After previous years’ gatherings at Exeter and Newcastle, over 40 postgraduates and scholars from all over the UK and France came together at Queen Mary, University of London, on Saturday 5th of March for the annual study day. Attendees shared their latest research, experiences as postgraduates and had the opportunity to listen to established academics and professionals share their advice and expertise in ‘professional development’ sessions. The study day offers an open and friendly environment where postgraduates can present their research, perhaps for the first time outside of their own university. To further this aim, this year we also ran a series of five minute ‘flash presentations’ for masters students and those just starting their research.
The day is jointly supported by the Society for the Study of French History and the Association for the Study of Modern and Contemporary France. Bringing together the two societies allows for a great spread of researchers to come together, working in fields across French history and French studies more broadly.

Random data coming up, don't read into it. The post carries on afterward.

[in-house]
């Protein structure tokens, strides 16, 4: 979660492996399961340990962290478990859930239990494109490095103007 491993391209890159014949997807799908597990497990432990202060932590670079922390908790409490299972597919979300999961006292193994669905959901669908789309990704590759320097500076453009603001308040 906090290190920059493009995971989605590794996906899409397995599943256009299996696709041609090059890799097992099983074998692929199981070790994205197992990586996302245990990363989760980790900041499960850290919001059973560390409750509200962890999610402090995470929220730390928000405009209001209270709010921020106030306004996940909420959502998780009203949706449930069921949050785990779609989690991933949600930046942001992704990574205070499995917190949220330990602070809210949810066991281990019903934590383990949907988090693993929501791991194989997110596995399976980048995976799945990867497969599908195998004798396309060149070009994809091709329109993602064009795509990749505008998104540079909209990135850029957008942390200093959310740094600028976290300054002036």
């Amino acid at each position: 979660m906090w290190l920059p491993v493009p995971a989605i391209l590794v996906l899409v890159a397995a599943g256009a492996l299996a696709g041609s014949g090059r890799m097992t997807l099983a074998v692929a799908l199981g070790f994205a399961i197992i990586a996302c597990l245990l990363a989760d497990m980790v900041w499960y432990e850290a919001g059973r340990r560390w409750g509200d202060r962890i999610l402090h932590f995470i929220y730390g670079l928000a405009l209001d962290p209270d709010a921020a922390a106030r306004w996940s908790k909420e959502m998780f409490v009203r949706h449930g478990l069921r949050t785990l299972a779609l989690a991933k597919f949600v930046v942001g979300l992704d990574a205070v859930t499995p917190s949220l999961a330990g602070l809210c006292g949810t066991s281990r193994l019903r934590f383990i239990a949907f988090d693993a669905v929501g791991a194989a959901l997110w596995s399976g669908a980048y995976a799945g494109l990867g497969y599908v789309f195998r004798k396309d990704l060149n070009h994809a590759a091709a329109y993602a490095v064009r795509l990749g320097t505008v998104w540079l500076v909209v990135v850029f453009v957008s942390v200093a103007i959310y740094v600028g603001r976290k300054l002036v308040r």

The theme for the day was Patrimoine, a topic that was chosen for its particular appeal to French history, culture and literature. Dr Tom Stammers from Durham University gave the day’s keynote, entitled: ‘Heritage, the State and the Hexagon: Royalist Exceptions and Republican Rules’. Tom’s rich talk kicked us off and set the tone for the series of panels that followed, where papers ranged from late eighteenth century aristocratic gardens, to postcards of ruins from the First World War to pied noir memory.
In the coming weeks, we’ll be posting Dr Tom Stammers’s keynote address in full, insights into using French archives given by Emeline Rotolo from the Archives Nationales, and reports of research presented at the day’s panels.
Dan Callwood (QMUL)